How can you reduce the risk of lymphedema after breast cancer treatment?

If you have undergone breast cancer treatment, your doctor/oncologist/oncosurgeon may inform you about optimal self-care measures to reduce your risk of lymphedema that include

  • Optimal healthy weight control by
    • Healthy lifestyle practices such as a healthy diet.
    • Exercises.
    • Long-term physical therapy to drain the fluid from your arm or leg.
  • Using compression garments, bandages, and special lotions after breast cancer treatment.
  • Avoiding lifting of heavyweight after surgery until your oncologist/oncosurgeon suggests that you can.
  • Certain specialized massages such as manual lymphatic drainage (MLD) may help you to drain the lymphatic fluid.
  • Positioning your arm rightly on the table or cushions when you are sitting down.
  • Minimizing your risk of infection by
    • Wearing gloves while working in the garden, house, or fields.
    • Avoiding using scissors for nail cutting.
    • Using an electric razor to shave underarms.
    • Taking care while playing with pets.
    • Using insect repellents or mosquito nets to prevent insect bites.
  • Reducing your risk of sunburn or severe heat by wearing sunscreen with at least SPF 15, suitable clothes, and shades.
  • Washing the injury well if you have a cut or graze and covering it with dressing until it has healed.
  • Seeking treatment assistance by routine checkups.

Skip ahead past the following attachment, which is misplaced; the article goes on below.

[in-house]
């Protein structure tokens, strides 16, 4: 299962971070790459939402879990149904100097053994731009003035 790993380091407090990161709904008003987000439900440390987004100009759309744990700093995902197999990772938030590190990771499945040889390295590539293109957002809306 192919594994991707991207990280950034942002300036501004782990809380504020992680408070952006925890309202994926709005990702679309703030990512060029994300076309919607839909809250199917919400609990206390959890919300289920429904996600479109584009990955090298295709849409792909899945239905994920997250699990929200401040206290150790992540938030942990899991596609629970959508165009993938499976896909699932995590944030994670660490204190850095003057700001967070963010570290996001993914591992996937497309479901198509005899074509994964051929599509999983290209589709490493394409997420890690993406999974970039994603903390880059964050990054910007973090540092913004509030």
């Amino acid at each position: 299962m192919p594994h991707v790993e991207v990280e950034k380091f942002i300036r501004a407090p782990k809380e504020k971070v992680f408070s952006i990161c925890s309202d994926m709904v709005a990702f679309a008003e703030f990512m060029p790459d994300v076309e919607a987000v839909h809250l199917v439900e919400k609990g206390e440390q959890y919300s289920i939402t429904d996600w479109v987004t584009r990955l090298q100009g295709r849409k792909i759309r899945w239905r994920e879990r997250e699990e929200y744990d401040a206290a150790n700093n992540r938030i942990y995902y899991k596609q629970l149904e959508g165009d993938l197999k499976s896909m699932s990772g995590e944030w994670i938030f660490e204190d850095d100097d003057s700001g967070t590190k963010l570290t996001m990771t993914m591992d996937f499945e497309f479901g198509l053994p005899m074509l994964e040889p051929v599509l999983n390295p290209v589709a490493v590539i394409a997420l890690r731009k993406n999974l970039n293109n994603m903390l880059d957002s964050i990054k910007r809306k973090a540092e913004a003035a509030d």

• First removing swollen lymph nodes (Sentinel) by surgery by your oncologist to stop further damage to the lymph channel.

These optimal self-care methods allow lymph drainage and reduce further inflammation and infection of the lymphatic system and repeated cellulitis. Practicing these self-care methods may reduce your financial burden due to repeated sufferings and its effect on daily quality of life including work-absenteeism and unemployment.

Even after this if you have lymphedema, your oncologist may suggest you

  • Surgery to remove the lymph nodes.
  • Radiotherapy for lymph nodes.

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References
WebMD https://www.webmd.com/breast-cancer/side-effects-lymphedema

CDC https://www.cdc.gov/cancer/breast/basic_info/what-is-breast-cancer.htm

American cancer society https://www.cancer.org/treatment/treatments-and-side-effects/physical-side-effects/lymphedema/for-people-at-risk-of-lymphedema.html

Cancer Research UK: https://www.cancerresearchuk.org/about-cancer/breast-cancer/living-with/lymphoedema-after-treatment

Breast cancer organization https://www.breastcancer.org/treatment/lymphedema

World journal of clinical oncology https://www.ncbi.nlm.nih.gov/pmc/articles/PMC4127597/

Johns Hopkins Medicine https://www.hopkinsmedicine.org/health/conditions-and-diseases/breast-cancer/breast-cancer-lymphedema-after-treatment

Breast cancer Now, The research and care charity https://breastcancernow.org/information-support/facing-breast-cancer/going-through-treatment-breast-cancer/side-effects/lymphoedema